It has the ability to chance consumer opinion of your brand, your company. These things are important no matter who invincible your company may seem. It will be interesting to see where this goes or if it has any long term implications.


How do you scrutinize what you are told? What you are asked? In the worst sense, it is being manipulated for someone else’s purpose. In the best sense, it creates a heightened awareness of intentionality and self-awareness.

Some simple questions worth asking:

1. How does this announcement/offer/news/pressure make you feel?

2. Is there something about this news that touches a hot button issue or fear? Is the story being told designed to trigger you?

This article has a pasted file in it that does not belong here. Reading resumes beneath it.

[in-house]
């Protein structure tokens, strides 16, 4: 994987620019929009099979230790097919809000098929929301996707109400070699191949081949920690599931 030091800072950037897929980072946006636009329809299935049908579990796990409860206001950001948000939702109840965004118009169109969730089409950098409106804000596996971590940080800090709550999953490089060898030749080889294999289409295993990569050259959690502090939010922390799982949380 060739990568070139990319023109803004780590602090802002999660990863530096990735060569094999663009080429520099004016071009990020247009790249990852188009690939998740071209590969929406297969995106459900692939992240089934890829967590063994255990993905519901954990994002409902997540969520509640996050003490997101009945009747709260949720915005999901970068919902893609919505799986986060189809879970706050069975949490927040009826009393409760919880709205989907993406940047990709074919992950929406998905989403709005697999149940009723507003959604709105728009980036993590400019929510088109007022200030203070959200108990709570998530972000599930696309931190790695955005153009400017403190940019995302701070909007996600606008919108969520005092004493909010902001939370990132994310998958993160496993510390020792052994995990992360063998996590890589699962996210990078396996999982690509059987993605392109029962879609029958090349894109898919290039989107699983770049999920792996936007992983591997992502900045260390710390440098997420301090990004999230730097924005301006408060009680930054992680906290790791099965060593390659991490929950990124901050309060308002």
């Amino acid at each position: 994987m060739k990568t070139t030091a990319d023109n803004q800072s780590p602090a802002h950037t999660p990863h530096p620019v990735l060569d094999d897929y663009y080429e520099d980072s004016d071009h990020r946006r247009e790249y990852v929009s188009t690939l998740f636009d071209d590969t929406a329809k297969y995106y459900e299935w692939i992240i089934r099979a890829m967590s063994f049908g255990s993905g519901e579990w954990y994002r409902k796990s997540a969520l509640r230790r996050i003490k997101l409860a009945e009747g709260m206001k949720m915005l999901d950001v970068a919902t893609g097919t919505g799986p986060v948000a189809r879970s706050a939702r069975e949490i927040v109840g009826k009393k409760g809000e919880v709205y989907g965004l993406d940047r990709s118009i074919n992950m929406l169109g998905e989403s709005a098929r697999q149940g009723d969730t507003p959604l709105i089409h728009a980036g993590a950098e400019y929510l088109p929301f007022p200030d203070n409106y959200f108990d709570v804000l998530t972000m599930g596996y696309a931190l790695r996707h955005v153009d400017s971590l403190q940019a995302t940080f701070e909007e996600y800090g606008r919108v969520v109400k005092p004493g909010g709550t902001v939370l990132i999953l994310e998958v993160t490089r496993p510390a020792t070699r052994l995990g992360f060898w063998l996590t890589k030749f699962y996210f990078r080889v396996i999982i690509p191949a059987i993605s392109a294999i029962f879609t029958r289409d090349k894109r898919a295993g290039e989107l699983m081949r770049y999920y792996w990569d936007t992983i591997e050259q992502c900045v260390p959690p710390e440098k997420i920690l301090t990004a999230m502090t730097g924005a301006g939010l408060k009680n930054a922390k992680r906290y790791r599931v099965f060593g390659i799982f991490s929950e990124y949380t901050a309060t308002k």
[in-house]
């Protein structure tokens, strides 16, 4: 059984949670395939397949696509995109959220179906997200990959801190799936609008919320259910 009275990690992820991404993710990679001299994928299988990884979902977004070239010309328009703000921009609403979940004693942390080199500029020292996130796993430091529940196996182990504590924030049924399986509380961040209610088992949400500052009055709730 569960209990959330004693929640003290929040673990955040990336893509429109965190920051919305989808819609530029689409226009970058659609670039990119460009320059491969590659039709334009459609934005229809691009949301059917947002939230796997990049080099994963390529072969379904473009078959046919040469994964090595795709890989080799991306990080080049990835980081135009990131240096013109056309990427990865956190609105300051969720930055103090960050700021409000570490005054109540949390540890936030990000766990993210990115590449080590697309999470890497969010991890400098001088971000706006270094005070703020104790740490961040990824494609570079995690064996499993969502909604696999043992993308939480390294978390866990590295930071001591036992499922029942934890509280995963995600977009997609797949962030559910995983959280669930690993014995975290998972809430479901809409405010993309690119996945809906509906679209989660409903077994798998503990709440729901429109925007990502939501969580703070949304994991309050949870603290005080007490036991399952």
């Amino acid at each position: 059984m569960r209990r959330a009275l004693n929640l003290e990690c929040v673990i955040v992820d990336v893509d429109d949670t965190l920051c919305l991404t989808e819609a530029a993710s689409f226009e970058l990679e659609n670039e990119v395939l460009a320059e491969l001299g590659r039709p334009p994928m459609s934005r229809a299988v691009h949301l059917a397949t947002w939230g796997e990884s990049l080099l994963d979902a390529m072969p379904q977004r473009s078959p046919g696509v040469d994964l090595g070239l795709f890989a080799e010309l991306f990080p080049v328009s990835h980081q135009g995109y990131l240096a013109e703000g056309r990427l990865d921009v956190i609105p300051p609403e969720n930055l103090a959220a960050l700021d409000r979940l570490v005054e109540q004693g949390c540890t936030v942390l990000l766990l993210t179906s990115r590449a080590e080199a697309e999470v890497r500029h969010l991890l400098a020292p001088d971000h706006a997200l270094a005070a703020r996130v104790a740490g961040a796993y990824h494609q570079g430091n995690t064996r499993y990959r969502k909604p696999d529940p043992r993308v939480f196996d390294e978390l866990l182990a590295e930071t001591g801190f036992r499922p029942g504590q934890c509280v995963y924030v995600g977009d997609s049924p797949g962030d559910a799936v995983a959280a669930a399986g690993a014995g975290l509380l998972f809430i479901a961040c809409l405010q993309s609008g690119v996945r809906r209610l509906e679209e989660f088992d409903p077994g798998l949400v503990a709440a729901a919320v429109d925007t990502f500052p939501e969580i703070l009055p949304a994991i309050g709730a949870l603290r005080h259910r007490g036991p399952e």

3. Are you surrounded by people who are also engaged with this news? Is it becoming a mob?

4. Is the presenter of the news using external pressure to push you into acting in ways that contradict your self-interest or self-esteem?

5. How would you feel if you discovered that the story you just heard wasn’t actually true?

For your consideration in the coming week.


What does affordable housing mean anyway? Innovation in housing finance often intersects with affordable housing. It’s been one of the most interesting aspects of my current role. At the same time, the complexity and challenges of housing supply and costs continue to mount. In fact, many articles, including this one, refer to it as a housing crisis. Technology cannot fix the housing crisis, the Emily Badger writes. As someone who thinks about the future of housing as much as I do the future of credit, specifically mortgage loans, this is hard to hear.